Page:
But some governors from the North are working against the Bill and in particular, the Kano State governor, what is your take on this?
I haven’t heard the Governor of Kano say that, you are quoting him to me and I don’t think that the interest of the North is not protected in the senate. There are senators here from the North, definitely, at the end of the day, what we would pass would be what Nigerians agree upon and we won’t know what Nigerians agree upon unless we discuss the issue. The PIB is important to everybody in this country and if you hear reactions on the PIB, you shouldn’t deal with the extremes. Definitely in any piece of legislation, there would be extremes, but is the compromise position that becomes the position.
If you hear some of the oil major producers, they are also taking an extreme position ‘if you pass the PIB bill, in fact we will stop investment in Nigeria.’ If you hear the executive (presidency) talking, they are also having some kind of extreme position that this is the minimum that the Nigeria government must get from its oil revenues. So, all across the place, people are taking position.
If any governor has a position, he can stake it out, but the assurance I will give to any Nigerian is that the PIB will be discussed in the National Assembly and at the end of the day, it is the national interest that will move this country that will guide our deliberations in the senate and National Assembly and not particular interest of anybody.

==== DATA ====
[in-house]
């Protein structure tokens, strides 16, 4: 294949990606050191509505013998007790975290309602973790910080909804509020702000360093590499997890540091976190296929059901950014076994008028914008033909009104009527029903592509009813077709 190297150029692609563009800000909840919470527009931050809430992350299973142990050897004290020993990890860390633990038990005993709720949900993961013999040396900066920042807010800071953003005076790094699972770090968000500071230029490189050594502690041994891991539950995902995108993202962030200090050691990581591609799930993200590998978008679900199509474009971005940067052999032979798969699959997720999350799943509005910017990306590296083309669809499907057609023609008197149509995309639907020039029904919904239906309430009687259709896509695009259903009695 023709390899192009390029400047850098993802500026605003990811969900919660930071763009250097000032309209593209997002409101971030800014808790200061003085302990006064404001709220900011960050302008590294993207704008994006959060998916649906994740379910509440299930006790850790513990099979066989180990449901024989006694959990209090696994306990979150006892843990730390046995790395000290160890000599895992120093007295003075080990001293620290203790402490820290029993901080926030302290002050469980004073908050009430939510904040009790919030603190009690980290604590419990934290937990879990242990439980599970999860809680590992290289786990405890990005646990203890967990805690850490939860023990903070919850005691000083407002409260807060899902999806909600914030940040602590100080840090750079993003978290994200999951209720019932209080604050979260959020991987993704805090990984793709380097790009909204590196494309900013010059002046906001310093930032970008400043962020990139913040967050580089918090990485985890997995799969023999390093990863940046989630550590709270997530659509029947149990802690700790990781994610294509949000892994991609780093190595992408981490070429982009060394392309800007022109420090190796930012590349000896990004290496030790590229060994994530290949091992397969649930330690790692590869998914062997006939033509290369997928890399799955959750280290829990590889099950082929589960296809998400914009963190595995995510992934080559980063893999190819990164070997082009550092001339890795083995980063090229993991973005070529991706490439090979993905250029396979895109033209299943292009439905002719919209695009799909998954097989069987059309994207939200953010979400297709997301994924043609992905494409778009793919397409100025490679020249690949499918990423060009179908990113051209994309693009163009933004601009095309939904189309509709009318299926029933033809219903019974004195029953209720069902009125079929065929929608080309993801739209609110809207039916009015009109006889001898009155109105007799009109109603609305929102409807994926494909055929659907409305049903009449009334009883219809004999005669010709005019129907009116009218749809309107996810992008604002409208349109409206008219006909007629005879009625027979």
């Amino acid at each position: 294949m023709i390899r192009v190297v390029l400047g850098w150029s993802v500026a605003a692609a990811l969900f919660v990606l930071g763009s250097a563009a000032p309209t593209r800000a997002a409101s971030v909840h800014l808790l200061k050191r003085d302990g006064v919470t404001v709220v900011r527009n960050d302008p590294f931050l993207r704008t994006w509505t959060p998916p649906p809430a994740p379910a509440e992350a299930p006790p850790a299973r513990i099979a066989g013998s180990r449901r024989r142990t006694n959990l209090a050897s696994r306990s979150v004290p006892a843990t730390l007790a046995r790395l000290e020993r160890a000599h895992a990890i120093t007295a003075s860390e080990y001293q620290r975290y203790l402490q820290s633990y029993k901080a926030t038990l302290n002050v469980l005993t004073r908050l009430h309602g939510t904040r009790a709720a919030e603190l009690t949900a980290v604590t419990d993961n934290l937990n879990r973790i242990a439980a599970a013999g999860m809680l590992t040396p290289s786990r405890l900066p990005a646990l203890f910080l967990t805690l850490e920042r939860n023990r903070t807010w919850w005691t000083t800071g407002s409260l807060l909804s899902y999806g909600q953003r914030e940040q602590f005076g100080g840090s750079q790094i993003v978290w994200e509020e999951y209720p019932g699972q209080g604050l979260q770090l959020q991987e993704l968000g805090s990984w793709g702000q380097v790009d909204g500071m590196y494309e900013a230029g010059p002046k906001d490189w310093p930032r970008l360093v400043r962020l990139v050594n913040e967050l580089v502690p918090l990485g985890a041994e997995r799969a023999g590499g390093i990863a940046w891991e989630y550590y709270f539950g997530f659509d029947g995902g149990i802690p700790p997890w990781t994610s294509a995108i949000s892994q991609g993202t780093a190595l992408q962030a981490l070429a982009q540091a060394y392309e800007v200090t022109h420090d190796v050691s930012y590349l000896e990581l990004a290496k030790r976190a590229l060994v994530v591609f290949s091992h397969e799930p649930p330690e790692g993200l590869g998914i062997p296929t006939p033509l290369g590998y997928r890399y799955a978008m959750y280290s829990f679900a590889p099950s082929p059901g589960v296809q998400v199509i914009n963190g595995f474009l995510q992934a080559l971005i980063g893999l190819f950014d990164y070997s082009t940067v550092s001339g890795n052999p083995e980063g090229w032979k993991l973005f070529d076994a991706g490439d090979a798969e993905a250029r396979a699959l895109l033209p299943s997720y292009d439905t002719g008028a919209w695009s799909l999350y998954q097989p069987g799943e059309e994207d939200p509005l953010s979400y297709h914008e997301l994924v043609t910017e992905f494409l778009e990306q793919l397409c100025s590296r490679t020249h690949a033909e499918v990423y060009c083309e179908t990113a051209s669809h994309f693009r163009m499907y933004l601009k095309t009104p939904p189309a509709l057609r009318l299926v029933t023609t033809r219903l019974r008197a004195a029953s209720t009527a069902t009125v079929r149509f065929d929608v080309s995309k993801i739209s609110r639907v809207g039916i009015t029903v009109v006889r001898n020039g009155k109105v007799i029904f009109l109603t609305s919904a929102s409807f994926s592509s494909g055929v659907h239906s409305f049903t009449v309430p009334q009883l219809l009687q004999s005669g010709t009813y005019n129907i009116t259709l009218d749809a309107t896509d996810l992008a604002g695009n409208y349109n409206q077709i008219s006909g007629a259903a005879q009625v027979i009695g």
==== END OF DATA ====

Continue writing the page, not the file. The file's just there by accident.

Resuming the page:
At the end of the day, what is good for Nigeria will be good for Kano. The whole idea of the PIB is to improve Nigeria as regards our hydro carbon resources. You can improve the position of Nigeria without improving the position of every State that benefits from our hydro carbon. I don’t think there is any way that any state will not benefit from greater improvement of our hydro carbon.
For example, today, Nigeria is doing less than 2.6 million barrels, there are lots of people who believe we can do more than that if the atmosphere is right. If we do 4.6, won’t Kano get more money from what they are getting from 2.6 million?
So, it is when you take the law and apply it to the general situation of the country that you find out what is good or bad about it. But I am open-minded about it. If people are able to convince all of us that the law would be bad for Nigeria, I would not support it.
Months after the Senate Joint Committee on Petroleum Downstream and Upstream, Finance and Appropriation completed its job on the utilization of subsidy and the report laid, nothing is happening. Why?
Let me say that the issue of the senate investigation into oil subsidy has been concluded, submitted in the open and not privately. It was submitted to the senate of the Federal Republic of Nigeria. So, as a chairman of the committee, it is when I am called upon by the senate to come and present the report that I will do so.
When I present the report, then you know whether I have been settled or not but like I said earlier, it is not the place of an individual senator to determine what the Senate will discuss.
That is the function of the Rules and Business Committee and contrary to what you are saying, the report has actually been slated twice for discussion but we couldn’t take it. So, there are so many reports, bills, motions that are before the senate, I don’t think there would be any time when anybody will say that a report will not be discussed in the senate, it would be discussed because it is a document that is with the senate.
*Henry Umoru, Vanguard